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View Full Version : Size of accretion disks around supermassive black holes



jonaanderson
2009-Apr-02, 06:23 PM
How large are the accresion disks that we have observed around supermassive black holes in our own galaxy and other similar galaxies? How large do they get in active galaxies and quasars?

antoniseb
2009-Apr-02, 06:34 PM
Ours doesn't have one so far as I know.

stutefish
2009-Apr-02, 08:41 PM
Wouldn't the accretion disk's size be a function of how much stuff there was floating around nearby, and how many other influences might be in effect?

ETA: I mean, and therefore isn't each disk going to be a unique case?

parejkoj
2009-Apr-07, 07:34 PM
It is as yet unclear whether our own supermassive black hole (Sgr A*) possesses an accretion disk or not. It probably is undergoing what is termed, radiatively inefficient accretion, where material doesn't form a disk, but just falls in roughly spherically. But for quasars and other strongly accreting systems, the accretion disk ranges from ~6 Schwarzschild radii (RS) to hundreds or thousands of RS.

The size is dependent on how big the black hole is (that's why it is written in terms of RS, which is about 1AU for a 10^8 solar mass black hole), and on how much material can fall in. If there isn't enough material falling in, an accretion disk won't form, like Sgr A*. But if there is plenty of material, the radiation pressure will tend to create a similar disk structure for every system.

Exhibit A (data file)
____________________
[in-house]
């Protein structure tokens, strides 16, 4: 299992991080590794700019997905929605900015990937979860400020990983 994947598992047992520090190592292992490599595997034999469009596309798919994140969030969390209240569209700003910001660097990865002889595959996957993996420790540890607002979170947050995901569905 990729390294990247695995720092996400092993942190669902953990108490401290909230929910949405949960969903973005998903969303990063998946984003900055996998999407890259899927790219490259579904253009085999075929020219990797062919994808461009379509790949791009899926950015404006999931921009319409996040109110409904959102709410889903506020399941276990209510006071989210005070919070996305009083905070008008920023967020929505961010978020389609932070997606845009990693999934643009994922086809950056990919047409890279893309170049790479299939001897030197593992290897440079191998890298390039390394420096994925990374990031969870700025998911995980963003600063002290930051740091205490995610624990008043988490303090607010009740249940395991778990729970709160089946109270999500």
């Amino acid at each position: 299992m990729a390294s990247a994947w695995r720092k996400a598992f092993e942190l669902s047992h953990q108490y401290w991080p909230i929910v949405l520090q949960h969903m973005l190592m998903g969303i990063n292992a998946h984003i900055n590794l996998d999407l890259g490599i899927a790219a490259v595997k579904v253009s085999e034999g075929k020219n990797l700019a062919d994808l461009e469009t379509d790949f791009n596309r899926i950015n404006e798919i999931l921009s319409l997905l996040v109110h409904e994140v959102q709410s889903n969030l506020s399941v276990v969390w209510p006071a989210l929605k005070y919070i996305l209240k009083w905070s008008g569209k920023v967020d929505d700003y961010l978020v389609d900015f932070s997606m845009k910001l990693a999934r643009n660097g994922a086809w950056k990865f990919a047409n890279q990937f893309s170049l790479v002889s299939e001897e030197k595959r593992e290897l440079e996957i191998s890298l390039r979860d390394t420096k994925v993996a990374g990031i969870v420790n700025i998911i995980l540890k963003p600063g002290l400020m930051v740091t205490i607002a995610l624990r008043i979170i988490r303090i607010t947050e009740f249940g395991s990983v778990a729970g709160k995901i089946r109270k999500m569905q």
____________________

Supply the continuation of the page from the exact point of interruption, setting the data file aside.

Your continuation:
chornedsnorkack
2009-Apr-07, 08:17 PM
It is as yet unclear whether our own supermassive black hole (Sgr A*) possesses an accretion disk or not. It probably is undergoing what is termed, radiatively inefficient accretion, where material doesn't form a disk, but just falls in roughly spherically. But for quasars and other strongly accreting systems, the accretion disk ranges from ~6 Schwarzschild radii (RS) to hundreds or thousands of RS.

The size is dependent on how big the black hole is (that's why it is written in terms of RS, which is about 1AU for a 10^8 solar mass black hole), and on how much material can fall in. If there isn't enough material falling in, an accretion disk won't form, like Sgr A*. But if there is plenty of material, the radiation pressure will tend to create a similar disk structure for every system.

Radiation pressure cannot create angular momentum! If the infalling matter is not carrying angular momentum then surely it is impossible to form a disc no matter how much matter is arriving...

parejkoj
2009-Apr-07, 10:26 PM
Radiation pressure cannot create angular momentum! If the infalling matter is not carrying angular momentum then surely it is impossible to form a disc no matter how much matter is arriving...

Except that in galaxies, most of the matter near the central blackhole will have significant angular momentum. Spherical accretion only works in specific circumstances (such as very rapid, or very slow infall rates).